regex_u16su32conv_iterator eos(u16text.end(), u16text.end());
regex_search(bos, eos, u32re);

This does not need to satisfy strictly all the requirements of the bidirectional iterator, but only needs to be recognized so by all the algorithms of <regex>.

An advantage of this approach is that a similar iterator can be provided for UTF-8 to UTF-32 conversion, too. It is possible to support all UTFs (UTF-32, UTF-16, and UTF-8) by the combination of adding support for char32_t to <regex> and defining converting iterators.

A disadvantage is that matching operations are likely to be slow, since all code units are translated into UTF-32 through this iterator every time they are accessed in regular expression algorithms. Clearly, it would be faster than the way of this option to convert the input sequence of UTF-16 into UTF-32 in advance of passing it to u32regex or algorithms, if it is possible.

2. Do nothing for <regex> with char16_t

char16_t resembles char32_t in name, however, the characteristics of their values are very different. UTF-16 contained by char16_t resembles UTF-8 rather than UTF-32 contained by char32_t, in that UTF-16 and UTF-8 are variable-width encoding schemes, whereas UTF-32 is not. Therefore, it would be a real option that nothing is done for the time being about char16_t which requires special considerations, whereas char32_t is added into the group of char and wchar_t.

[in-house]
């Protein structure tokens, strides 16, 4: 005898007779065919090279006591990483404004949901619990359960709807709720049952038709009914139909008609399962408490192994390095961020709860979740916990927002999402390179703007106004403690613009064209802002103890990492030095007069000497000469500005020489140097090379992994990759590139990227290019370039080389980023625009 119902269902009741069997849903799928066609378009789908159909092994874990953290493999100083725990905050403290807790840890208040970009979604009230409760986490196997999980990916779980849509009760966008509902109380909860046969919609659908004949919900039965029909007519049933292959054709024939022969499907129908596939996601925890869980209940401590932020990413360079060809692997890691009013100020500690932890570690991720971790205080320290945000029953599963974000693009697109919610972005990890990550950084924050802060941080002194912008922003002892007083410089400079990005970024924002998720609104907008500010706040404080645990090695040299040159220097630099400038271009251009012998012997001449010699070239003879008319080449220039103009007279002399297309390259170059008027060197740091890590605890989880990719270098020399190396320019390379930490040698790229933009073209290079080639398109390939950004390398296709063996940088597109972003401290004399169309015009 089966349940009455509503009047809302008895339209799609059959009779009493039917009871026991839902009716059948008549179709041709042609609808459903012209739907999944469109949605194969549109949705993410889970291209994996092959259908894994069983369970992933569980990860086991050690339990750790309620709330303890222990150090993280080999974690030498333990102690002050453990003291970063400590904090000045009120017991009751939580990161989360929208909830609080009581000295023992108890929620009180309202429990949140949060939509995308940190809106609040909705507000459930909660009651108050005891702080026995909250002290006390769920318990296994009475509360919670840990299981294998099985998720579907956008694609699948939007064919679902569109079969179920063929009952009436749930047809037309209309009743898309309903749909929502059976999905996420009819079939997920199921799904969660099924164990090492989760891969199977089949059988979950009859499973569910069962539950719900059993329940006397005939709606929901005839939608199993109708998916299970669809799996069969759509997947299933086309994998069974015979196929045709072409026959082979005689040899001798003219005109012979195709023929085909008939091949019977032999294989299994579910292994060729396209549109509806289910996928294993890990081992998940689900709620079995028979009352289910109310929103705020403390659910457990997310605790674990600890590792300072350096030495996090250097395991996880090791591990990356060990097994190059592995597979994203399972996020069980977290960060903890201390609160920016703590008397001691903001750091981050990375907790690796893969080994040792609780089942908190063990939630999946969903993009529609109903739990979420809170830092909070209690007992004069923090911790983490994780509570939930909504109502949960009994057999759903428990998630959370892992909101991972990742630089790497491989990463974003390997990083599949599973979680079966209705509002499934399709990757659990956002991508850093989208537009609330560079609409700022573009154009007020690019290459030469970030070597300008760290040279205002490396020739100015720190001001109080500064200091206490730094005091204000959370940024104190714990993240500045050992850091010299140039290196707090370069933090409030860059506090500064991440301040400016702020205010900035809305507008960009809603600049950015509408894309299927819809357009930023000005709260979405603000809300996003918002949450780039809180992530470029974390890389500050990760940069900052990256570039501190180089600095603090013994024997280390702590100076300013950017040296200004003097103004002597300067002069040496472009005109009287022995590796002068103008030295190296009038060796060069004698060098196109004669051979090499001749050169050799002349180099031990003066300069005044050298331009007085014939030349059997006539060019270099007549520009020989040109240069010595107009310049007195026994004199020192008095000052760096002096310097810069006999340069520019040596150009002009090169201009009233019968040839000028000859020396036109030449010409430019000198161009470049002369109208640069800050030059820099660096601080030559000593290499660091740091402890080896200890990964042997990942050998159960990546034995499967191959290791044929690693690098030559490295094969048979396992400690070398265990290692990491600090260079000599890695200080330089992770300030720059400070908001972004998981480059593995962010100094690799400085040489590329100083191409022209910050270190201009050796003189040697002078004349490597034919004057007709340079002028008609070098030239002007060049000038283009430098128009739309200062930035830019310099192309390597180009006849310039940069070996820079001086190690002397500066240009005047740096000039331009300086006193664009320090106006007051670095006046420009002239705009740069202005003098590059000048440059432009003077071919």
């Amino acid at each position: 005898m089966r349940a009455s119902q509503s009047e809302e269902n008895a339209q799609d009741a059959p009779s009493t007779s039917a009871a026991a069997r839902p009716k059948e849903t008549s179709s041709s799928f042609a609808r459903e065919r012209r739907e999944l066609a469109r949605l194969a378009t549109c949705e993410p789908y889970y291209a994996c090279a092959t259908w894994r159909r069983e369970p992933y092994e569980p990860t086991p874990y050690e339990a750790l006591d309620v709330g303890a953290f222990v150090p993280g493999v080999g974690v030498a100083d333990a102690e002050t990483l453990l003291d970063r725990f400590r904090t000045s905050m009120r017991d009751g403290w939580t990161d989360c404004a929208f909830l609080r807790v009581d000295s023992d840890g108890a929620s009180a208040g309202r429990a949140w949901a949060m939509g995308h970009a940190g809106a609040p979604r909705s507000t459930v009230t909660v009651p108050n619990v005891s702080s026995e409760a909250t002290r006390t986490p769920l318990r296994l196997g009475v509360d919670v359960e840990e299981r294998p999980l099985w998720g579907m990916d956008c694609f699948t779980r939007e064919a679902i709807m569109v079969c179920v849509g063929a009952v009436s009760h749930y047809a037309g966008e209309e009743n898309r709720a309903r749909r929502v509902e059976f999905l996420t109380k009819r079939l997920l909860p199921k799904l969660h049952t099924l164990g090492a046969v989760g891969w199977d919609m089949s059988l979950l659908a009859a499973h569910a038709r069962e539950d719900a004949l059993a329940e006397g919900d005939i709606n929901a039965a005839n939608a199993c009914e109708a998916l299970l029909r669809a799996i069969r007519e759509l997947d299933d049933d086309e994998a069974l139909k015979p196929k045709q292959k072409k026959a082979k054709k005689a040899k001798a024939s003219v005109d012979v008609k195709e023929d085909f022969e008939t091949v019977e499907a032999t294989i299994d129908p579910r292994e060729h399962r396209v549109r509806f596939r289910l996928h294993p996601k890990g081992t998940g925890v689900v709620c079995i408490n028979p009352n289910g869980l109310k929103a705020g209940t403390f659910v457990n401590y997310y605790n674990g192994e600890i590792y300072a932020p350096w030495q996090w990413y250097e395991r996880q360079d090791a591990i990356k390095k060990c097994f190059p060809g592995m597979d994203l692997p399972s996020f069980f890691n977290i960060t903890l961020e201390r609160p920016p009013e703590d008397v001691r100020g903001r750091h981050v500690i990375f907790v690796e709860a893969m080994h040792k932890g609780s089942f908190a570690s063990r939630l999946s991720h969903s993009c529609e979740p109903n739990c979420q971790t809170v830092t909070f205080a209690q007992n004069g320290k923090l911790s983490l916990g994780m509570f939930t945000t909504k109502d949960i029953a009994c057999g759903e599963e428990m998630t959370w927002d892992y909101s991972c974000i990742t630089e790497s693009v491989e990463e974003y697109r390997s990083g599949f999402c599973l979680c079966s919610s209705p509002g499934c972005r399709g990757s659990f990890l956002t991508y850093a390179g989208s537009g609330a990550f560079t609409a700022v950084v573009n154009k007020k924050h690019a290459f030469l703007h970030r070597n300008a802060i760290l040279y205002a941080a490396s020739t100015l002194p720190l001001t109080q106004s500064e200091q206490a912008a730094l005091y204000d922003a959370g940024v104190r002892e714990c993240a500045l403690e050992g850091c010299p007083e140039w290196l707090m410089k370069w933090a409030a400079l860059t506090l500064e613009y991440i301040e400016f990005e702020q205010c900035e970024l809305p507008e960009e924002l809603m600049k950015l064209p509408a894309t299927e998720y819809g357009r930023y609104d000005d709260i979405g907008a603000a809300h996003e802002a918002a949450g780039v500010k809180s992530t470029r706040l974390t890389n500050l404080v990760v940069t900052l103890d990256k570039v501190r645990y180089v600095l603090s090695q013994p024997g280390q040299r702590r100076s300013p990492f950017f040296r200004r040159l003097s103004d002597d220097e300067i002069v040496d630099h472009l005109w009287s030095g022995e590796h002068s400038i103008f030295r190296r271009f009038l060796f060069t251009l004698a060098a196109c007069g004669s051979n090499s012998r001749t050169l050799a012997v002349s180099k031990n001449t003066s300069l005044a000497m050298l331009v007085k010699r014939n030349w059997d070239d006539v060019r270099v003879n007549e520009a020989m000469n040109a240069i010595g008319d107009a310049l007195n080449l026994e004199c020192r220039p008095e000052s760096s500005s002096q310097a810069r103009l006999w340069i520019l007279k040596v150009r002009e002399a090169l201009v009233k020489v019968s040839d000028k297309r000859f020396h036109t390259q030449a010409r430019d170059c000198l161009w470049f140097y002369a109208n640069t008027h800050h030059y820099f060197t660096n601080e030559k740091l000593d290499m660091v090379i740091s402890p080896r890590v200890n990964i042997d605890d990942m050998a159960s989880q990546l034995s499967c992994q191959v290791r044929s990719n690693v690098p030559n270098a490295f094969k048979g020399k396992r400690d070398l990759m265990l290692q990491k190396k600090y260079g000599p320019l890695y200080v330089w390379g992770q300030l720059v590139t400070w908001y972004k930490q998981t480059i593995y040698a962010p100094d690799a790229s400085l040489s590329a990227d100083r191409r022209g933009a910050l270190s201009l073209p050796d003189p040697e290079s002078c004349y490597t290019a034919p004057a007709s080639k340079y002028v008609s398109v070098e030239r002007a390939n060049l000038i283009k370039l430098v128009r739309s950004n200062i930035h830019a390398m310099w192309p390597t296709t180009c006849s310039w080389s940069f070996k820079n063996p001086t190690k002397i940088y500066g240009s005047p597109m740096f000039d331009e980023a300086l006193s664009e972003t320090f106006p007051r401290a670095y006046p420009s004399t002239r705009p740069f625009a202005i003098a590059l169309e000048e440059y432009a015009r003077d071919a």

In this option, for UTF-8 and UTF-16 strings, until good treatment gets into the standard, it is encouraged for them to be converted into UTF-32 strings then passed to std::u32regex and regular expression algorithms.

Either way, support for basic_regex<char32_t> is a precondition.

IV. Technical Specifications

1. <regex>

The following changes are proposed to support basic_regex<char32_t>:

2. <locale>

Relationship with <regex>:

Thus, the following changes are proposed for support of regex_traits<char32_t>:

Strict Option

For translate_nocase(charT c) in class regex_traits, the C++ specification says:

However, in terms of the Unicode standard, this way is not appropriate for making a character caseless (i.e., case-folding). Case Folding Stability of Unicode says that "Case folding is not the same as lowercasing, and a case-folded string is not necessarily lowercase. In particular, as of Unicode 8.0, ..., Cherokee text case folds to the existing uppercase letters."

If we follow strictly the Unicode standard, the specification in "28.7 Class template regex_traits [re.traits]" is modified as follows:

charT regex_traits<char32_t>::translate_nocase(charT c);

5 Returns: use_facet<ctype<charT> >(getloc()).tolower(c), if charT is not char32_t.
When charT is char32_t, if CaseFolding.txt of the Unicode Character Database provides a simple (S) or common (C) case folding mapping for c, then returns the result of applying that mapping to c; otherwise returns c. When the current locale is such that tolower(U'I') should return an integer corresponding to U'ı' instead of U'i', the mappings with status T in CaseFolding.txt may be given priority.

In this case, regex_traits<char32_t>::translate_nocase() does not depend upon ctype<char32_t>::tolower(). The proposed changes to do_toupper() and do_tolower() can be removed from this proposal document.

V. Relevant Issues

VI. References